Title Insurance is an insurance product you purchase by paying a one-time premium at closing. It’s required by all institutional lenders and typically two policies are issued at closing – one protecting the lender and one protecting the purchaser against defects in title that could cause a claim to be made against the purchaser. In the process of issuing title insurance, the title company performs searches of the property records to identify any deeds, mortgages, liens, judgments, easements etc. affecting the property.
Based on this search, the title company creates a title report or commitment, which is essentially a checklist of items that are required to be cleared up prior to closing. Your attorney, the seller’s attorney, and the title company will all work together to eliminate as many items as possible. In addition to issuing a policy, the title company will search municipal records, property taxes, coordinate for a new or updated survey, and collect and record all the necessary documents to eﬀectuate the closing.
In short, Title Insurance protects a homeowner against future claims and secures their hold to the property.
Why do homebuyers need Title Insurance?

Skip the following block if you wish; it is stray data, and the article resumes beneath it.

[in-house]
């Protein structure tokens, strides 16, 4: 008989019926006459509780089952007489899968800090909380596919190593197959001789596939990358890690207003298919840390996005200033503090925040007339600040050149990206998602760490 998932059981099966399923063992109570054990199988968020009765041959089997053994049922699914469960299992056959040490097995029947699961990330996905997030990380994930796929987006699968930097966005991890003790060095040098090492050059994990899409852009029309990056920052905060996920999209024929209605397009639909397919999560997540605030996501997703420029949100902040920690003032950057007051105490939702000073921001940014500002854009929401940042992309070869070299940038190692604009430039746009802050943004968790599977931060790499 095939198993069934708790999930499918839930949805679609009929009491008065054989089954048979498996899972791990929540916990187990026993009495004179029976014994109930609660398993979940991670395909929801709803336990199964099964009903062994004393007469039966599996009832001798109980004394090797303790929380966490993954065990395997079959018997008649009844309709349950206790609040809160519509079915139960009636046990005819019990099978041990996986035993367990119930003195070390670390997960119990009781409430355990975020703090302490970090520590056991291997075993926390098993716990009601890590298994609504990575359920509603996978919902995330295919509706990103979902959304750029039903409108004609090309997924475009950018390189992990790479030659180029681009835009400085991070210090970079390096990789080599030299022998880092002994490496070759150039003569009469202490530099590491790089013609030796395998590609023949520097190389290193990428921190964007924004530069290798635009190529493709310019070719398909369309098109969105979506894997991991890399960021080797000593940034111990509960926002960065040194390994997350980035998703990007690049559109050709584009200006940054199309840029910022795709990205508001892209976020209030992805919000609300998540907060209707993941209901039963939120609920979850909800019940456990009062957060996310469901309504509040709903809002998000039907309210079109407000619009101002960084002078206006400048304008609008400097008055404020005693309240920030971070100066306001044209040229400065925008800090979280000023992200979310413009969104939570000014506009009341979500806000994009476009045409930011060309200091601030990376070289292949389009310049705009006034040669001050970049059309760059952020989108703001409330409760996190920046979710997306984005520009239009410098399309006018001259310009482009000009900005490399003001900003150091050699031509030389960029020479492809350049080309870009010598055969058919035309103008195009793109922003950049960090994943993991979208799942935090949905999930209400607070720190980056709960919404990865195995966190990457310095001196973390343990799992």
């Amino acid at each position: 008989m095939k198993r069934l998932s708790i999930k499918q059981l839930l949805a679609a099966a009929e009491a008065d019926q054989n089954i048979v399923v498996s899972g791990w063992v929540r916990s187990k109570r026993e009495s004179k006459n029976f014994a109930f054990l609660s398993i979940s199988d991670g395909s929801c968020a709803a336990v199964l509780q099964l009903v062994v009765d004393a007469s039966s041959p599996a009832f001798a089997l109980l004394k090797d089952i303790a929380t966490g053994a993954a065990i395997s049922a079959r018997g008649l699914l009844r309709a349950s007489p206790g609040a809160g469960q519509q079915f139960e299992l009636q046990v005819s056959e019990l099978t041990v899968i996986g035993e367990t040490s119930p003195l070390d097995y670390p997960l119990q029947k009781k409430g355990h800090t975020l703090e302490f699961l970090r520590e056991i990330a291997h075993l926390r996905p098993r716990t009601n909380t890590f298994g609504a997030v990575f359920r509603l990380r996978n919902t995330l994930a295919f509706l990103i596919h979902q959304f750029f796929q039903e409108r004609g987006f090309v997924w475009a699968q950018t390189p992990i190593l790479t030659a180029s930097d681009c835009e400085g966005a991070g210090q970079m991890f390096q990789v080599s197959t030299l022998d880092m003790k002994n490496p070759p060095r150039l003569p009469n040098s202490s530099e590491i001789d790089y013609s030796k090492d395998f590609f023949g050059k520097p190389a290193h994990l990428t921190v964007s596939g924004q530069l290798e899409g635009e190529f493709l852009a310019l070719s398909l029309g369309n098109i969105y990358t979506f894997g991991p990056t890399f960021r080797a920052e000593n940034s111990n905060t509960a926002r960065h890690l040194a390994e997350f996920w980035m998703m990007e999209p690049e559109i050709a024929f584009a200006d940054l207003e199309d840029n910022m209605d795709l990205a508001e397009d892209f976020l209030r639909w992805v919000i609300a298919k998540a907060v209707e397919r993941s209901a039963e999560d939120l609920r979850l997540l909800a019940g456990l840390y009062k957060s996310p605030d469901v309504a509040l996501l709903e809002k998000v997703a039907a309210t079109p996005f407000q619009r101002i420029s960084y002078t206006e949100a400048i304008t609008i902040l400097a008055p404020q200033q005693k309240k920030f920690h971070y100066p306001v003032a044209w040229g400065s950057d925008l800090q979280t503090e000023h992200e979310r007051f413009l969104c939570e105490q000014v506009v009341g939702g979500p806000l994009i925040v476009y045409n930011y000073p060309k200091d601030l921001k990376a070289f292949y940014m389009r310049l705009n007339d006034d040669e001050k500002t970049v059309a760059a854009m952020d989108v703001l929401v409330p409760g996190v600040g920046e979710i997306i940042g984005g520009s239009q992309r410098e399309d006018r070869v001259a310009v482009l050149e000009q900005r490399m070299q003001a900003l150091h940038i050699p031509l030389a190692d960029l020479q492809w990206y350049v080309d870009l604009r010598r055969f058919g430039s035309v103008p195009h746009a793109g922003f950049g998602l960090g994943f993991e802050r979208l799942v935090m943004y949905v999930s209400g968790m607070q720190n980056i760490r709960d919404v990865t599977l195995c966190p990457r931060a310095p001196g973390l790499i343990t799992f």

In short: Title Insurance covers the cost of the legal defense to protect any party’s interest in a property.
For owners, it protects their interest against loss due to title defects, liens or other matters that may already exist in the title prior to their purchase of the property.
For lenders, if the homebuyers are getting a mortgage the lender will require the borrower to buy an additional policy that protects the lenders interest in the property.
What Title Insurance does *not* cover?
Title insurance covers many important things, however not everything in the title report is covered by insurance. Some examples of non-covered matters are:
· Municipal Searches: These are provided for information only;
· Zoning is not searched or insured;
· Rights of tenants or persons in possession;
· Water charges after the last actual reading;
· Other matters specifically excepted from the file (Covenants + Restrictions, Easements, etc.);
A typical residential Municipal Search package includes the following:
· Copy of Certificate of Occupancy Search aka the “CO”;
· Building Violation Search – any ﬁled building violations on record;
· Street Maintenance Search – who takes care of the Road;
· Fire Violation Search